Dr Carnley says the Prime Minister and the Governor General
should resolve the matter quickly because it is hurting the church.
"The negative publicity that's continued is not very
helpful for the church," he said.
Dr Carnley says he is only prepared to offer his opinion if
Dr Hollingworth asks for his advice.
When will the church
realise that silly statements by its leaders are also far from helpful?
The Largest Brothel in
the Southern Hemisphere Goes Public
For half-a-dozen years my
publisher’s office was in
Elsternwick, in Melbourne’s south. Just three doors away was a large, bland
concrete building that could have been a warehouse. It was, in fact, the
Daily Planet, the largest brothel in the Southern Hemisphere.
My publisher would joke,
when I visited him, that he hoped my mother-in-law didn’t spot my car parked
Because I usually visited
my publisher for lunch, there wasn’t a lot of brothel traffic. Only
occasionally would I see carloads of men wandering in or out.
Now the Daily Planet is
in the news. It has just listed on the Australian Stock Exchange, apparently
the first bordello in the world to go public. There was an appearance by
Heidi Fleiss at the stock exchange building, and the shares are soaring.
media response is
In a few days I hope to
have my novel up on this website. One of the themes is Melbourne’s legal
brothels. The main character, private investigator Johnny Ravine, is trying
to unravel the mystery of the brutal death of a born-again Christian, Grant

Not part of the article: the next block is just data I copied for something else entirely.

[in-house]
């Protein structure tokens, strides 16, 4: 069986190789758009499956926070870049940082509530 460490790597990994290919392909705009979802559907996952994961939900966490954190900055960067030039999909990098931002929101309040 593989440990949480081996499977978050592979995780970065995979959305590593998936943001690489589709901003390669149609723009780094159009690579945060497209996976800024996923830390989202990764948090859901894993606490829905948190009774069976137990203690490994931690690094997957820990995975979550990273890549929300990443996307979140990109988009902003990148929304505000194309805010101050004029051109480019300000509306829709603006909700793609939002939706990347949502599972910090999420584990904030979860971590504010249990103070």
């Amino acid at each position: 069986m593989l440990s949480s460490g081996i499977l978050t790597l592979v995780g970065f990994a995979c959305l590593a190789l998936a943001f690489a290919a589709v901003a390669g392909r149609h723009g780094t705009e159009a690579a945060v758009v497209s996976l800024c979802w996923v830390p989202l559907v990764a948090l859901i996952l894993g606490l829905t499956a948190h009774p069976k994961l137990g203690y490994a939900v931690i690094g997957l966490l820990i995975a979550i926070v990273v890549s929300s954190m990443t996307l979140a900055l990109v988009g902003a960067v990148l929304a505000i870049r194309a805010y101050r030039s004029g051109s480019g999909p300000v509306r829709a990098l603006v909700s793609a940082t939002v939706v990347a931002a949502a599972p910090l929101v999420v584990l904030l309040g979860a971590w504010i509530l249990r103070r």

Stonelea, in a leading Melbourne brothel.
I reflected on the brilliance of the local state
government. It had concocted an amazing solution to the perpetual riddle of
human sinfulness: abolish it. With brothels in the state legal, prostitutes
were no longer fallen women. The Baptists and the Salvos were out of a job.
Prostitution became another career option.
And yet, somehow, it was not an option that career advisers
placed before teenage girls, or one that parents cared to recommend to their
I recalled one of the pastor’s sermons. “Take a bully who’s
trying to ride roughshod over you. If you do the same to him he’ll start
screaming blue murder about what’s right and wrong. He knows the difference.
He’s got a conscience, that’s why. He may not display it in his actions, but
in his heart he knows. God has given everyone a conscience. In their hearts
people know what’s right and what’s wrong.”
I hope I might have
whetted your taste for my novel. It’s coming soon.